Accession to the WTO and EU Enlargement: What Potential for Trade Increase?
Oxana Koukhartchouk and
Mathilde Maurel ()
Authors registered in the RePEc Author Service: Oxana Babecká-Kucharčuková
No 3944, CEPR Discussion Papers from C.E.P.R. Discussion Papers
This Paper asks the question of the impact of institutions on trade and tries to estimate the potential for trade increase between CIS, Central Eastern European countries and the EU. The latter is computed using the gravity equation and the procedure introduced by Hausman and Taylor (1981). It is shown that CIS trade is still characterized by a very large trade destruction effect, which implies that trade with EU countries could increase in the long-run in proportion to this trade destruction effect. Furthermore, institutions matter, and the convergence of institutional variables towards the EU standards - under the current process of EU enlargement and application of Russia to join the WTO - can be expected to deepen the level of the European trade integration.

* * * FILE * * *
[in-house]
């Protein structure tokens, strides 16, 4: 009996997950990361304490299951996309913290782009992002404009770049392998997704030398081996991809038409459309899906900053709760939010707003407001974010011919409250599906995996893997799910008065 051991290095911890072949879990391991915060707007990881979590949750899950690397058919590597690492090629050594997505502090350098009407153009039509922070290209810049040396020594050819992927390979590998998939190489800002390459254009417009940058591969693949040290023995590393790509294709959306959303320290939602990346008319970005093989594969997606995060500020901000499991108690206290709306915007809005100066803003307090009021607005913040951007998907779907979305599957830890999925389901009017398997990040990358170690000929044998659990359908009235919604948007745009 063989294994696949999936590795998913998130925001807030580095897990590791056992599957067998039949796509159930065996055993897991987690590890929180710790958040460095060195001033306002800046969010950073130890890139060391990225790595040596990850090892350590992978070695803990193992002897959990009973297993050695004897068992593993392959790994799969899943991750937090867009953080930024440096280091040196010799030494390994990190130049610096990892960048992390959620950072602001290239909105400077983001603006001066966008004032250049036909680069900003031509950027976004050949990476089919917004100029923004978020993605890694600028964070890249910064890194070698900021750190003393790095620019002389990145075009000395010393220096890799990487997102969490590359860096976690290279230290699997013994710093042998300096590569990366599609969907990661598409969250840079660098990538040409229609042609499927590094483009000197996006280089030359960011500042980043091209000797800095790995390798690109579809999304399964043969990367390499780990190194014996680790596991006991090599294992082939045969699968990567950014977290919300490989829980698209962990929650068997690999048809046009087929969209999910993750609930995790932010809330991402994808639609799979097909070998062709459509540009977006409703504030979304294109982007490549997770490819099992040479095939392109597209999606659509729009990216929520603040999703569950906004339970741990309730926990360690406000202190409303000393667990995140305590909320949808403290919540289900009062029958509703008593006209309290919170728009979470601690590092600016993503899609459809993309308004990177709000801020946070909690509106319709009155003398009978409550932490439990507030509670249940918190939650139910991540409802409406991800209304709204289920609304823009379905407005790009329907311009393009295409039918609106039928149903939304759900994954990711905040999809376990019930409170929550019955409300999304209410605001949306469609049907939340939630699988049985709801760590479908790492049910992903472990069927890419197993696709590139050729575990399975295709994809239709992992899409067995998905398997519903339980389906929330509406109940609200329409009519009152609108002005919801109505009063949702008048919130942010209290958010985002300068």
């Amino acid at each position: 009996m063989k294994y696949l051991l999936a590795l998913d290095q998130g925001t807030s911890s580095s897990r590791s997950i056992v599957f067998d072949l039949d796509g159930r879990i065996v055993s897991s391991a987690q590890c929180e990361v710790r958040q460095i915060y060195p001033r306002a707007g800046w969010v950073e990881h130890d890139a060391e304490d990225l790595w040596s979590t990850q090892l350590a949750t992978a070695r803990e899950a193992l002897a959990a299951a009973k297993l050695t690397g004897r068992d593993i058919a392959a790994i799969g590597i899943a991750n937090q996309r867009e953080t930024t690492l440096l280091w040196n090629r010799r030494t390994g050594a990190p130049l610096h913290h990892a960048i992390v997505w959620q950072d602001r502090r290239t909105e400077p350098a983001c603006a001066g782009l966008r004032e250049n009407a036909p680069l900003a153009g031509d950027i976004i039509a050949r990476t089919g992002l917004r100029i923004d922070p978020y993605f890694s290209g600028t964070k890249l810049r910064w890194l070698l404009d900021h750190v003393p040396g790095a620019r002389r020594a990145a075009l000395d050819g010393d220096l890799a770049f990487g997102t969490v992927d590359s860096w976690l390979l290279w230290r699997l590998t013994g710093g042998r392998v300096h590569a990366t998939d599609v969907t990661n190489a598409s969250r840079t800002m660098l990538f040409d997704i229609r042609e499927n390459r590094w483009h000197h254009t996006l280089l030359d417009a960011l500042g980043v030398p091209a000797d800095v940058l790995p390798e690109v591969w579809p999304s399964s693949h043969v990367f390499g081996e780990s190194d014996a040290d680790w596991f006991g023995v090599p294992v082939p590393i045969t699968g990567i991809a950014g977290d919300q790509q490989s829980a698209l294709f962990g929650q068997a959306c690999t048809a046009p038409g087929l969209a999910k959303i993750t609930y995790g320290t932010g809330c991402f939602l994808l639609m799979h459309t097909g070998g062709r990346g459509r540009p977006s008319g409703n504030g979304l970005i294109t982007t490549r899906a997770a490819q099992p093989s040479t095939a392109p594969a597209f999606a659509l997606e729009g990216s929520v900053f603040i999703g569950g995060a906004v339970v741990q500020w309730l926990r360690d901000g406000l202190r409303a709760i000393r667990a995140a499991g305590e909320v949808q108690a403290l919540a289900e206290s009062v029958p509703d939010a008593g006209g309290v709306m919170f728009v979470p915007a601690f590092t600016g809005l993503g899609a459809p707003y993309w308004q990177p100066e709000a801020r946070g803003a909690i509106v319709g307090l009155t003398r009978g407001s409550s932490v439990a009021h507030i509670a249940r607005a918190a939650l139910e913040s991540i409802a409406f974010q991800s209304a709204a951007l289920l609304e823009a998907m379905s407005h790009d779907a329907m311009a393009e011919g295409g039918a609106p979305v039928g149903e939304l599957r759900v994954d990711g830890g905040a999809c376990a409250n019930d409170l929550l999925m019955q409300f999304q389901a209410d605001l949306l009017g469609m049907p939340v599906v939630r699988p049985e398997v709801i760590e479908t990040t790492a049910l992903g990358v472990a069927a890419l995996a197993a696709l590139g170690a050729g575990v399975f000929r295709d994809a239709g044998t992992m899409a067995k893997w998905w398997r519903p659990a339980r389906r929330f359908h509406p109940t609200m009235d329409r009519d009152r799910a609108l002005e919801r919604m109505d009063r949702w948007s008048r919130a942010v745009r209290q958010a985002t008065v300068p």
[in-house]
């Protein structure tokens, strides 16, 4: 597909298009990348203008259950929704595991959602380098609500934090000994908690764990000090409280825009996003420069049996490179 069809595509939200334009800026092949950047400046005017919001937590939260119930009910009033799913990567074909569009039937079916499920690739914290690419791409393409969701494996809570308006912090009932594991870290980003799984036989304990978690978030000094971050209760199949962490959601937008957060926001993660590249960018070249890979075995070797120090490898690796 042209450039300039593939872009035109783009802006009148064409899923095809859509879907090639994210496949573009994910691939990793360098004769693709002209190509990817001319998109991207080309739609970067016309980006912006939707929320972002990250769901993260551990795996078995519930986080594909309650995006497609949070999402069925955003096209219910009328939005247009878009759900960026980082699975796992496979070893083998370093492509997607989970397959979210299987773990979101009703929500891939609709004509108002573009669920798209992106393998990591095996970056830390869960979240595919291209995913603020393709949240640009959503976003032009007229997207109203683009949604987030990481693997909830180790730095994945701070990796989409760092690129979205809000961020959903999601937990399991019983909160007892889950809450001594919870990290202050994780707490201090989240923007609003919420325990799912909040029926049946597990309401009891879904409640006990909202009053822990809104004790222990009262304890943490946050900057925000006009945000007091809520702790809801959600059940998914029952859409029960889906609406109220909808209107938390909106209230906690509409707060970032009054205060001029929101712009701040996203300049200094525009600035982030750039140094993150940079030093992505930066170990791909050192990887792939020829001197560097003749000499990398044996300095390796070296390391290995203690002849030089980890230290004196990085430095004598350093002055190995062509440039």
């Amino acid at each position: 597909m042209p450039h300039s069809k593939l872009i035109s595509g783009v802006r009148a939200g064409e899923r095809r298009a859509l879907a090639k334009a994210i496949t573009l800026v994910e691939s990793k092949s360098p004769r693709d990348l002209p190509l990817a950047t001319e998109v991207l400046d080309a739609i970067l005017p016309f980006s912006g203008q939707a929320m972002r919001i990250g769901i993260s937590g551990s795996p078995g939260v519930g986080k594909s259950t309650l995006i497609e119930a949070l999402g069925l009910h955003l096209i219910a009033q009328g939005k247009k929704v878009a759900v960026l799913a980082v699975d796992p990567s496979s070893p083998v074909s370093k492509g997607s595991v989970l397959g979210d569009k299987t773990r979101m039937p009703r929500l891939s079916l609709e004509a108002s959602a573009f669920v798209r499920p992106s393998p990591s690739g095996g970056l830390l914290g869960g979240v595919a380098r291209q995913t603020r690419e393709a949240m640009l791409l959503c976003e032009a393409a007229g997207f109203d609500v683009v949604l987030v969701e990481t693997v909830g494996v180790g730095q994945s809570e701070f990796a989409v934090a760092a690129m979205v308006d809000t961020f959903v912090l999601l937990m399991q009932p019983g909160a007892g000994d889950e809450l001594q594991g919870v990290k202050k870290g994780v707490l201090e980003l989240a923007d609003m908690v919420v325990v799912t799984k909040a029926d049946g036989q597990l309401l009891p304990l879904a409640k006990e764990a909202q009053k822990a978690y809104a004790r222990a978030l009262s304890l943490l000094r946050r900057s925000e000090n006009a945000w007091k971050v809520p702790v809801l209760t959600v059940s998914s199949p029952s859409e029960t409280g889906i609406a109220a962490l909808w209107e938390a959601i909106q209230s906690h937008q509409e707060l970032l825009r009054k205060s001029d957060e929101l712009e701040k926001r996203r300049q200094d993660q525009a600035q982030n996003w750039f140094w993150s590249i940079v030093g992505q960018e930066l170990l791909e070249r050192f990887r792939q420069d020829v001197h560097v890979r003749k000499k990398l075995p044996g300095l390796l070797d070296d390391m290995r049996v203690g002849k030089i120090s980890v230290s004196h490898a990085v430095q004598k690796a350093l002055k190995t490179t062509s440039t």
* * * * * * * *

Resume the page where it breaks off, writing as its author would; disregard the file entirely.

Keywords: accession to the WTO; EU enlargement; gravity equation; institutions; transition (search for similar items in EconPapers)
JEL-codes: C10 F10 P20 (search for similar items in EconPapers)
New Economics Papers: this item is included in nep-eec
References: Add references at CitEc
Citations: View citations in EconPapers (14) Track citations by RSS feed
Downloads: (external link)
CEPR Discussion Papers are free to download for our researchers, subscribers and members. If you fall into one of these categories but have trouble downloading our papers, please contact us at email@example.com
This item may be available elsewhere in EconPapers: Search for items with the same title.
Export reference: BibTeX
RIS (EndNote, ProCite, RefMan)
Persistent link: https://EconPapers.repec.org/RePEc:cpr:ceprdp:3944
Ordering information: This working paper can be ordered from
http://www.cepr.org/ ... ers/dp.php?dpno=3944
Access Statistics for this paper
More papers in CEPR Discussion Papers from C.E.P.R. Discussion Papers Centre for Economic Policy Research, 33 Great Sutton Street, London EC1V 0DX.
Bibliographic data for series maintained by ().